“ALIVE IN HER: Icons of the Goddess”
Tuesdays & Thursdays
10 a.m. - 3 p.m. Free.
Museum of the Pacific
School of Religion
1798 Scenic Ave. 848-0528
Joan Beth Clair’s exhibit at the museum of the Pacific School of Religion demonstrates that “Holy Hill” is far more advanced as a center of multicultural awareness and acceptance than one might guess.
Here are images of the sacred goddess displayed in a Christian setting and expressions of ideas which, in a less enlightened place and time, might be condemned as blasphemy, rather than embraced as new manifestations of non-traditional spirituality.
Some of the images focus on the relationships between roses and symbols of bondage vs. freedom, and others play with folded paper cranes in a natural setting. The final triptych lets the cat out of the bag: “Moon in the Hair of the Goddess,” “Snake/Rose” and “ALIVE IN HER: She who is Perfectly Empty and Perfectly Full” form the denouement of the show, as Clair paints her vision, allowing her brush to express what she had been striving for, or hinting about, in her photographs and collages.
The multimedia pieces are nice enough, mixing elegant photographs with exquisite handmade paper that coyly displays its internal structures of imbedded flowers, leaves and fibers. But the message is different when the medium is different. The paintings are icons to the Goddess, while the collages focus on the relationship between Nature and the human-made world. The sense of philosophical play abounds in the collages: We are invited to reflect on the photo of a paper crane hovering on a flower stalk, but then we notice that the photographic paper is mounted on paper with real flowers imbedded in it.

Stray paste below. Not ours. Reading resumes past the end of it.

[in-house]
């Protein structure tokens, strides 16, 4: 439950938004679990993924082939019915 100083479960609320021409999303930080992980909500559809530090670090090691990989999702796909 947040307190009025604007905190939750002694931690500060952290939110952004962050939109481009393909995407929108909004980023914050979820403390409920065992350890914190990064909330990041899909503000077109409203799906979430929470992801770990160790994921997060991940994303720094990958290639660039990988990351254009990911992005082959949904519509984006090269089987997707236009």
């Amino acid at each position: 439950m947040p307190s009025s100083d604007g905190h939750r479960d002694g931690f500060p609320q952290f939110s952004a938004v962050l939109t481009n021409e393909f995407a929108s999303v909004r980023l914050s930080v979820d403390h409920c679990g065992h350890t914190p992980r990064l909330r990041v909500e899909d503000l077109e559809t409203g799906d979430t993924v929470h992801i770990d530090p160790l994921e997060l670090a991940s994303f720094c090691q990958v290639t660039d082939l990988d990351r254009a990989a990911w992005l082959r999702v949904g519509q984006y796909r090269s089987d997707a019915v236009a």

Where is the boundary between reality and imagery? Clair states in her introductory notes: “I have deliberately chosen not to frame my art because frames reinforce the idea of an ‘art' separate from life. I prefer the scrolls that are used in oriental art. There is less of a sense of ‘immortality' of the Artist and more a sense that ‘art' does not stop at a border.” The icons are also borderless scrolls, but even more pointedly: they are infinite. The final goddess image forms the “figure-eight” symbol of infinity and portrays the yin/yang koan-like contradiction of empty fullness.
Although this is a small art show (alas! too small), there is much to ponder, for there is as much informed commentary as art. The 17 pieces are interspersed with an equal number of lengthy citations from writings by Jose Arguelles and William Blake, as well as reflections on Chinese aesthetics, Sioux cosmology and Balinese sociology.
The museum visitor will also be rewarded by the displays in the other half of the hall, which contains a rich collection of pots, lamps, scarabs, glassware, seals, cuneiform tablets, and other artifacts spanning three millennia, from the excavation of Tell En-Nasbeh, an ancient city just north of Jerusalem. A happy juxtaposition places a case full of “Cult Objects,” featuring ancient fertility goddesses, just opposite Clair's modern painted icons. The official Museum commentary reads: “Cult practices that grew up around the goddess and her consort were believed to assure the fertility of both land and people. Though the (Old Testament) prophets condemned these practices even the Israelites often found the goddess irresistible.” This seems still to be true for many of us post-modern Berkeleyans.